The final cost of the translation depends on several factors, including, but not limited to, language combination, word count, delivery time frame, complexity of the text, and the pricing policy of the agency. You might be charged per word, page or hour, have a minimum or flat fee, or be quoted a price specific to your project. A professional translation company will try to provide you with an accurate quote at the start of the project to help give you a clear idea of the costs.

Some of the factors that impact the delivery time frame for a translation project include:

- The length of the document

- Language combination: Agencies will have a wider range of translators in some languages than others. For rarer languages new translators may need to be onboarded

- Method of translation used: The most popular, time- and cost-efficient method is Computer Assisted Translation (CAT). These translations are done by human linguists but using digital tools that can store previous translations, and avoid working on repeated text again. Some agencies offer machine translation, which gives fast results but doesn’t necessarily guarantee accuracy and quality. It is, however, useful when you need a quick turnaround and quality is not a priority. Machine translated text is primarily for information purposes only – not only is it error prone but there are also data protection implications to consider. Another option is to use human translators only to complete the process from start to finish. This is more time consuming, but is better suited for text where creative thinking is of prime importance.

- The complexity of the text: If the content is very niche, the linguists might do some in-depth research to ensure the terminology is accurately translated

- File preparation: Sometimes the text can be in a format that can’t be easily translated and needs to be prepared for translation software. For instance, text in a PDF document or a scanned image file will have to be converted into an editable format (such as Word etc.) for linguists to start working on them. This would mean additional time to deliver the translated documents.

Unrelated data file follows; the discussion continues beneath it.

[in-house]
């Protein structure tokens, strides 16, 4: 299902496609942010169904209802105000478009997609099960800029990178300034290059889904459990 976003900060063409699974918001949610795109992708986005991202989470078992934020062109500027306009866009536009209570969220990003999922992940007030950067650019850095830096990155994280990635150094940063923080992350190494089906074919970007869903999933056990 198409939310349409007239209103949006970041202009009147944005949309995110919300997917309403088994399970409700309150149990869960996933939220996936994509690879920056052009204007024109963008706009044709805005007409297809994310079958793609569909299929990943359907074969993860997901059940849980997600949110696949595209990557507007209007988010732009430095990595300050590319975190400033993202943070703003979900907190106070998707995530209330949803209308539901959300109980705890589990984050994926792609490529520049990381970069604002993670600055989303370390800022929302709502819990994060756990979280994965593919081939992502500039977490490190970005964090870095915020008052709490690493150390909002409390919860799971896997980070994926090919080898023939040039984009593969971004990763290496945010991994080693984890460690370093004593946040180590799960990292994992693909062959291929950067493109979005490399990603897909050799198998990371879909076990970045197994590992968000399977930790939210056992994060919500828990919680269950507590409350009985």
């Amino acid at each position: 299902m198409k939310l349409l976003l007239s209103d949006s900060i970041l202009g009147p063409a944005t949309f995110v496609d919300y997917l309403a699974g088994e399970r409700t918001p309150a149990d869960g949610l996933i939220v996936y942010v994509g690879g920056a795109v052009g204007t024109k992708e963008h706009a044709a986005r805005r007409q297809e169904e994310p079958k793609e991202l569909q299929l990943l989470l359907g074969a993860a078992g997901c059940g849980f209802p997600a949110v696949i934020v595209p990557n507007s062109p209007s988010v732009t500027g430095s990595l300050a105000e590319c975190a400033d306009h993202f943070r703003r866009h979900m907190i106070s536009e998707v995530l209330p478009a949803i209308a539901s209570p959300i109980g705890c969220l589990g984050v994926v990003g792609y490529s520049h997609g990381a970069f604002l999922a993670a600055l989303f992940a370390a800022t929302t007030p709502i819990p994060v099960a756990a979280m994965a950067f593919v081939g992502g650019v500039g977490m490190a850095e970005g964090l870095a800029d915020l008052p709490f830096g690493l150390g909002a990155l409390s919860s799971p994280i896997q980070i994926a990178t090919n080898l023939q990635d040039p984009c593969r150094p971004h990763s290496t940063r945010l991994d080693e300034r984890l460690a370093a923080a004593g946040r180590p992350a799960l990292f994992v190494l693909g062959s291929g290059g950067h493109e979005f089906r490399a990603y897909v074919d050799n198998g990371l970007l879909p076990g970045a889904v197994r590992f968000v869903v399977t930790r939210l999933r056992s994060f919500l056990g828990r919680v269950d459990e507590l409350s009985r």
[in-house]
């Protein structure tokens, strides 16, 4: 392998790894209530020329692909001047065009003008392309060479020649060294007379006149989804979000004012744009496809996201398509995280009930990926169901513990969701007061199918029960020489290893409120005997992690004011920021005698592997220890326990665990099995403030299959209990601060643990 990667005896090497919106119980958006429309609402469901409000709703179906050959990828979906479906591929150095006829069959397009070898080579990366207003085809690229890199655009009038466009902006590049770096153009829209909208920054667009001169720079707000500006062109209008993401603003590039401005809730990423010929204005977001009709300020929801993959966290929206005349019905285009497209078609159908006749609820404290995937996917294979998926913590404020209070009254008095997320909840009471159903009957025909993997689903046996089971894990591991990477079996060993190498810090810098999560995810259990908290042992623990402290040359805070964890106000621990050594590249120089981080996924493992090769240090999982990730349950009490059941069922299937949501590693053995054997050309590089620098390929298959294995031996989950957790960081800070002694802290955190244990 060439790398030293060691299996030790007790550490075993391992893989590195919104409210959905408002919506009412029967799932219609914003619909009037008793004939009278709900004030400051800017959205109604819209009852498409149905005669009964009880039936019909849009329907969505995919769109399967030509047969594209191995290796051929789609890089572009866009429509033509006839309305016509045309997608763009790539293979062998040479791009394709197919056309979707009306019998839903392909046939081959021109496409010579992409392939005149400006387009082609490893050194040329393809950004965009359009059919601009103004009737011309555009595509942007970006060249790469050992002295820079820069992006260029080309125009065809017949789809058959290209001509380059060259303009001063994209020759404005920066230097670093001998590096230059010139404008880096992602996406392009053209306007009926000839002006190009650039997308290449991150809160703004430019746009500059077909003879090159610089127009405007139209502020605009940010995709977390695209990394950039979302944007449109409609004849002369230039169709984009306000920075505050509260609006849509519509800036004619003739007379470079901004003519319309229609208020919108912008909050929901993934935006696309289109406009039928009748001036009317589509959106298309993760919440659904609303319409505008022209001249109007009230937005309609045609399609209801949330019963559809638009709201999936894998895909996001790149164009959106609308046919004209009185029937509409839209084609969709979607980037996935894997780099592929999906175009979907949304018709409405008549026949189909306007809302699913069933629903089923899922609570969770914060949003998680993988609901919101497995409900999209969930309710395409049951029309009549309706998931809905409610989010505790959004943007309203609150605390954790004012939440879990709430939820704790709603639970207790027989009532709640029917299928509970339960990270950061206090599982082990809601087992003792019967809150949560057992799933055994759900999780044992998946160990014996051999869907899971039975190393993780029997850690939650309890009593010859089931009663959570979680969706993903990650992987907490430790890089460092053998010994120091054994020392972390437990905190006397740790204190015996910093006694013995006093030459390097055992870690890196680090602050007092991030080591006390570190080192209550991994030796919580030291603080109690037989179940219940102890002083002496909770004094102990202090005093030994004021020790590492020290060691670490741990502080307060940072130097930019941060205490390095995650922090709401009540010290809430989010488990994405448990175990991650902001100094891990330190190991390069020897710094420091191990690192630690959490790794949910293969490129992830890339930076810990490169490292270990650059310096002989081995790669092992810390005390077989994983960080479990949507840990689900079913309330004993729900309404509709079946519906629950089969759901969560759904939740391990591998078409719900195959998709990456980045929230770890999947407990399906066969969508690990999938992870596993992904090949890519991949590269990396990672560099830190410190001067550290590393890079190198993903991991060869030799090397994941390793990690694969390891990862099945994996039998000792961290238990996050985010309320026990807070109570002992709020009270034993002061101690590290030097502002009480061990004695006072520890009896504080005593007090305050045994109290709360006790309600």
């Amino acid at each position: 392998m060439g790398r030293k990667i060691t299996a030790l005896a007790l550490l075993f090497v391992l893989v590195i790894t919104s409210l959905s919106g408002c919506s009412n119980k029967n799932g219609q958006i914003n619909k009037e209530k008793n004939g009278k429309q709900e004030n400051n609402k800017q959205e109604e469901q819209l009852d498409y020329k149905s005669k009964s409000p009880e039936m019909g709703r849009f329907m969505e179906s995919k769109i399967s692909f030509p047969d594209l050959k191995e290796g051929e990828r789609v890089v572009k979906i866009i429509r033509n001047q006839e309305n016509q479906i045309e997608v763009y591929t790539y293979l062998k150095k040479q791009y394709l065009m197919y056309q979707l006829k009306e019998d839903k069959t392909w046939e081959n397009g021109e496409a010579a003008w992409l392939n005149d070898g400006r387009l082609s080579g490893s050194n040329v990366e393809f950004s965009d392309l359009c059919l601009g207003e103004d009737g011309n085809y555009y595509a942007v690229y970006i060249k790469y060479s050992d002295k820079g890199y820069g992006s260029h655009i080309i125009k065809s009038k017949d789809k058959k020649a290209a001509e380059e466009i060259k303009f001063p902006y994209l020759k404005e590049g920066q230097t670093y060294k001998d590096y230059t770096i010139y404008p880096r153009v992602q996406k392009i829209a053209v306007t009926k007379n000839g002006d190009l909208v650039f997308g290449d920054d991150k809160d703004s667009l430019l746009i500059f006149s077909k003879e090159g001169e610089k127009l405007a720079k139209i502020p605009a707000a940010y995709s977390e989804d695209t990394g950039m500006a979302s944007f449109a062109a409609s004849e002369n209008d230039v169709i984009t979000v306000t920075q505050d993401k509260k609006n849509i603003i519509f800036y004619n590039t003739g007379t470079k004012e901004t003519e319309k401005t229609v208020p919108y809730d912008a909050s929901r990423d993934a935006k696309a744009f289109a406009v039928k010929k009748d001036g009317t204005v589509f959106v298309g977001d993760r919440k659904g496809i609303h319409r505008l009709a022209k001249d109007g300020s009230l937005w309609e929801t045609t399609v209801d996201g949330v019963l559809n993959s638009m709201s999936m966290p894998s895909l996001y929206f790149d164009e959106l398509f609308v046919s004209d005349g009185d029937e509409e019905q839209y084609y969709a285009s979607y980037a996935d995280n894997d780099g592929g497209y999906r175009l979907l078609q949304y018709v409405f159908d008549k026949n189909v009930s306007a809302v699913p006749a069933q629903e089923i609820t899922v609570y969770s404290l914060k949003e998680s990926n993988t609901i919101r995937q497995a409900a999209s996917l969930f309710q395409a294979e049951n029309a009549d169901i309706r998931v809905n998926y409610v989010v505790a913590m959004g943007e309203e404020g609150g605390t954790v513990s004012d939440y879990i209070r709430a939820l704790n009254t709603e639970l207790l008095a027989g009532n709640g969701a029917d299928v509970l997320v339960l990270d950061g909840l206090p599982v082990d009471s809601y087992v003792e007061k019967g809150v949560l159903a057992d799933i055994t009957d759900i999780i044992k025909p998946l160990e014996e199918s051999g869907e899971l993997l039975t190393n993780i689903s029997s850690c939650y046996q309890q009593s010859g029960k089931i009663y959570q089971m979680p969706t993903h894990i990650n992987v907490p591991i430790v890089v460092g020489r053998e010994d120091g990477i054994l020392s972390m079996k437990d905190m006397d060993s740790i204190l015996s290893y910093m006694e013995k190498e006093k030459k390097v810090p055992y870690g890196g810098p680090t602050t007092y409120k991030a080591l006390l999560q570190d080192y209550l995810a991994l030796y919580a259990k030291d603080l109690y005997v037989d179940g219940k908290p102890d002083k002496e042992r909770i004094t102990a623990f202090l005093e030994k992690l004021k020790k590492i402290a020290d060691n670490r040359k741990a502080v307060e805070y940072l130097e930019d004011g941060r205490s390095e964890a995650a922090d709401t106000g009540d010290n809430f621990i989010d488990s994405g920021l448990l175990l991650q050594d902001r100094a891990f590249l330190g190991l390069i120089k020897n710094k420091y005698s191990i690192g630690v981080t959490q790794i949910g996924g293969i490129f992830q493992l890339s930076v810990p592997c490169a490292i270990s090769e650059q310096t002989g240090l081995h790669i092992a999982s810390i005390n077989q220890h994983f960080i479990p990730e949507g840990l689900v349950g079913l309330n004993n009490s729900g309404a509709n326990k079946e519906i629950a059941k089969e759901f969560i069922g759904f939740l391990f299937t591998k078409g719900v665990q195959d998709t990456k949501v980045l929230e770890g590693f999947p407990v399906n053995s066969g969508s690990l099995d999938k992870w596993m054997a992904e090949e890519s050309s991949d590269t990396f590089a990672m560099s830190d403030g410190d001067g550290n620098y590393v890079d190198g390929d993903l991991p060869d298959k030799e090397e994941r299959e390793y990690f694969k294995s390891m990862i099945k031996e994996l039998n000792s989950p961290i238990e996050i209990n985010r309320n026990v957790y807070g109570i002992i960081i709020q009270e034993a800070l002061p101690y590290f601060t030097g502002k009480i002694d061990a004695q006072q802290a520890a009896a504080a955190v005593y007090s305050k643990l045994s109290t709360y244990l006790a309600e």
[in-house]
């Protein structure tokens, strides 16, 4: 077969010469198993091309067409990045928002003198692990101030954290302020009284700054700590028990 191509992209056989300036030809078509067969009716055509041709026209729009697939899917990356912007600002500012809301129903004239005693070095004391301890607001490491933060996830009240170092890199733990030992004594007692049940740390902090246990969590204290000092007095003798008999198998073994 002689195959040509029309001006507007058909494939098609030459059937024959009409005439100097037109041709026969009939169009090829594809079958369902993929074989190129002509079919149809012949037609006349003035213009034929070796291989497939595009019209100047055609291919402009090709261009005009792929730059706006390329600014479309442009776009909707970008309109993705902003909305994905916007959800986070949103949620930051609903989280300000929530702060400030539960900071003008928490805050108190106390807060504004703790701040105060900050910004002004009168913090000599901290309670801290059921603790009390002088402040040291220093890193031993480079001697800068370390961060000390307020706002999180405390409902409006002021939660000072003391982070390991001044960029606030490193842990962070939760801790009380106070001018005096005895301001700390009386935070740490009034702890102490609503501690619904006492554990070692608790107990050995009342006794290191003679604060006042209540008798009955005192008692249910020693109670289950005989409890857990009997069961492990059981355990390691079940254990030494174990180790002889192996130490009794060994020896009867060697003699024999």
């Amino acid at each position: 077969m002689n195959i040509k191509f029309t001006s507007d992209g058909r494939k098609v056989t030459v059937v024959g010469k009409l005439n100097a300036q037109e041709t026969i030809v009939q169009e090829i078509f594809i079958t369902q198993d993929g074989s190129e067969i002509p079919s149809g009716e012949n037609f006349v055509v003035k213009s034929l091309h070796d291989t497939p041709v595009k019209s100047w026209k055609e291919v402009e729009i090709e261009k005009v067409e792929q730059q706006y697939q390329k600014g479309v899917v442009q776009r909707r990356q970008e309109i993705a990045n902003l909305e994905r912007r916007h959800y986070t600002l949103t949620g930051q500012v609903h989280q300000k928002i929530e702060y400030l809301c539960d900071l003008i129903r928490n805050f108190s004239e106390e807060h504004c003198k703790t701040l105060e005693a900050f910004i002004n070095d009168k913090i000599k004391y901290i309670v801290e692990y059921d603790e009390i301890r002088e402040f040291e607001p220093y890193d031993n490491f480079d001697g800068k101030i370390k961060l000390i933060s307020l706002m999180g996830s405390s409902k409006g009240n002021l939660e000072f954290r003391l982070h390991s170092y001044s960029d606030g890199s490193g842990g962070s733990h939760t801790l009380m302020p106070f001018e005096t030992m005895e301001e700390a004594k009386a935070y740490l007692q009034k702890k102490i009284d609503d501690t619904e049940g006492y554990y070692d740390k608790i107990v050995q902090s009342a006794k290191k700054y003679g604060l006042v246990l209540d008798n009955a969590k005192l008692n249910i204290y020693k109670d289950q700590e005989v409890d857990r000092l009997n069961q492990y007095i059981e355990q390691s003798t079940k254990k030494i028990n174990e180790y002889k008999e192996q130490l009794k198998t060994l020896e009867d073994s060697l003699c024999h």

- Level of service chosen: More often than not, a good translation company will advise clients to have their translation revised or edited. Additional services, such as DTP, might also be required, which would also increase the time for delivery.

When you hand over your document for translation, a project manager will take charge of it. Their job involves resource selection, file preparation, sending the file to the linguists, sourcing answers for clients and translators, performing quality checks on the translations, and converting them into a deliverable format, and finally, delivering the translated document to the client within the agreed time frame.

It is essential that your chosen translation agency is open to questions and conversations at all stages of the projects. They should discuss your requirements before committing to translating the documents, give you details of the delivery time frame etc. during the project, and listen to any feedback you have once the translation is delivered.

You can have multiple points of contact within a company or a single project manager to come to with any questions, concerns or future projects.

The longer you work with a translation agency, the more effective they will be. With long term relationships, your translation partners will build a better understanding of your requirements, style and terminology, have more historical references/glossaries to improve quality and reduce costs, put together a set team of linguists for efficiency and consistency, and maintain consistent communication with you.